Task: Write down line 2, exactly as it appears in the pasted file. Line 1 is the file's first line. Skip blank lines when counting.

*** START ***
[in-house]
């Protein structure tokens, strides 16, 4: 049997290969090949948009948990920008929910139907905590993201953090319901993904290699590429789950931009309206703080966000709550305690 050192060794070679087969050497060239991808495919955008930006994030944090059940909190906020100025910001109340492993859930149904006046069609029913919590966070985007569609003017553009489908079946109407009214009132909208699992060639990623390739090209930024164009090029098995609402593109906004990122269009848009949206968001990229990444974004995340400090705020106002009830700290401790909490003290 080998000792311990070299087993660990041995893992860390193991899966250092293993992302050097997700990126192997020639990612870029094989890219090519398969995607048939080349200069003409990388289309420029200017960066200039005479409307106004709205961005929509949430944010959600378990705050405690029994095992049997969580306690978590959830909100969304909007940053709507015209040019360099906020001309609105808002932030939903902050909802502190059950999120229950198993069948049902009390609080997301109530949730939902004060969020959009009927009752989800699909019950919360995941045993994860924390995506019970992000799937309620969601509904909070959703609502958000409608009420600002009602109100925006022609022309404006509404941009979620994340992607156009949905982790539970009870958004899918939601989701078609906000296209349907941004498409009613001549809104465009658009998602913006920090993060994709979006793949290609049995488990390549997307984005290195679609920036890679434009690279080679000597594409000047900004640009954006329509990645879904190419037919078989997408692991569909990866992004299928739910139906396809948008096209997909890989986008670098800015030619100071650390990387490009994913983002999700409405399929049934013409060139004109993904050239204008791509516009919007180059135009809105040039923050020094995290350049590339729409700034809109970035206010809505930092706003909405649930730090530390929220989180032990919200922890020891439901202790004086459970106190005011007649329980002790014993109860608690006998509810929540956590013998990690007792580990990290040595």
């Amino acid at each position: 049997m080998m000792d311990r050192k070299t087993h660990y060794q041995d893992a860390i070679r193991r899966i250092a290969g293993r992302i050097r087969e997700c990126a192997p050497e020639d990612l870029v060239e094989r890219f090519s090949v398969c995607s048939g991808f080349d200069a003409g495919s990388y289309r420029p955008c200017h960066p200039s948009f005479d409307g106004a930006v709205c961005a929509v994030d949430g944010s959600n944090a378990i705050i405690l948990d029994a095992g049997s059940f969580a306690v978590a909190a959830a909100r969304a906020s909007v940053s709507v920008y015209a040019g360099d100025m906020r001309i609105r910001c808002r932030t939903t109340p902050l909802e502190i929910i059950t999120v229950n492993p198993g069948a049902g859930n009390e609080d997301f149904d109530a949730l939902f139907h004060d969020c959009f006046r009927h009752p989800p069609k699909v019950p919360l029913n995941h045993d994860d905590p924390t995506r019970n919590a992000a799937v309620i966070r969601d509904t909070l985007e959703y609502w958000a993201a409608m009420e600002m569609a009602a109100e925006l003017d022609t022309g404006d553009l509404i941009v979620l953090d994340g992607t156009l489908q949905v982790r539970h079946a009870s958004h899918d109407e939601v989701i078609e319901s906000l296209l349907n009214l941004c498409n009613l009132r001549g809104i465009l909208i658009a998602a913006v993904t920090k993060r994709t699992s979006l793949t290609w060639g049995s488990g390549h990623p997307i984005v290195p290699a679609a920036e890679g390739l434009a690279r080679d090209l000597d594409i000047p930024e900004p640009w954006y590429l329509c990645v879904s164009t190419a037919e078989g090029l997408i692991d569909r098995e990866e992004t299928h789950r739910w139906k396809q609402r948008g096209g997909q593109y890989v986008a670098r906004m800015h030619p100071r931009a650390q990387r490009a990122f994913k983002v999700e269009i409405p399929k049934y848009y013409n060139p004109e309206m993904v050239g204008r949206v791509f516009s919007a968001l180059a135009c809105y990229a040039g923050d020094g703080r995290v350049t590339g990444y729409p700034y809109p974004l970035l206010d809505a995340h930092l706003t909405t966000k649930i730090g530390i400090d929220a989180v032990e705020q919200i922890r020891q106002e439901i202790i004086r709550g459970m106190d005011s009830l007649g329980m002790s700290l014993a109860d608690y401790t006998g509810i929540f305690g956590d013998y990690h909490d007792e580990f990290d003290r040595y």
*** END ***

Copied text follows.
């Protein structure tokens, strides 16, 4: 049997290969090949948009948990920008929910139907905590993201953090319901993904290699590429789950931009309206703080966000709550305690 050192060794070679087969050497060239991808495919955008930006994030944090059940909190906020100025910001109340492993859930149904006046069609029913919590966070985007569609003017553009489908079946109407009214009132909208699992060639990623390739090209930024164009090029098995609402593109906004990122269009848009949206968001990229990444974004995340400090705020106002009830700290401790909490003290 080998000792311990070299087993660990041995893992860390193991899966250092293993992302050097997700990126192997020639990612870029094989890219090519398969995607048939080349200069003409990388289309420029200017960066200039005479409307106004709205961005929509949430944010959600378990705050405690029994095992049997969580306690978590959830909100969304909007940053709507015209040019360099906020001309609105808002932030939903902050909802502190059950999120229950198993069948049902009390609080997301109530949730939902004060969020959009009927009752989800699909019950919360995941045993994860924390995506019970992000799937309620969601509904909070959703609502958000409608009420600002009602109100925006022609022309404006509404941009979620994340992607156009949905982790539970009870958004899918939601989701078609906000296209349907941004498409009613001549809104465009658009998602913006920090993060994709979006793949290609049995488990390549997307984005290195679609920036890679434009690279080679000597594409000047900004640009954006329509990645879904190419037919078989997408692991569909990866992004299928739910139906396809948008096209997909890989986008670098800015030619100071650390990387490009994913983002999700409405399929049934013409060139004109993904050239204008791509516009919007180059135009809105040039923050020094995290350049590339729409700034809109970035206010809505930092706003909405649930730090530390929220989180032990919200922890020891439901202790004086459970106190005011007649329980002790014993109860608690006998509810929540956590013998990690007792580990990290040595």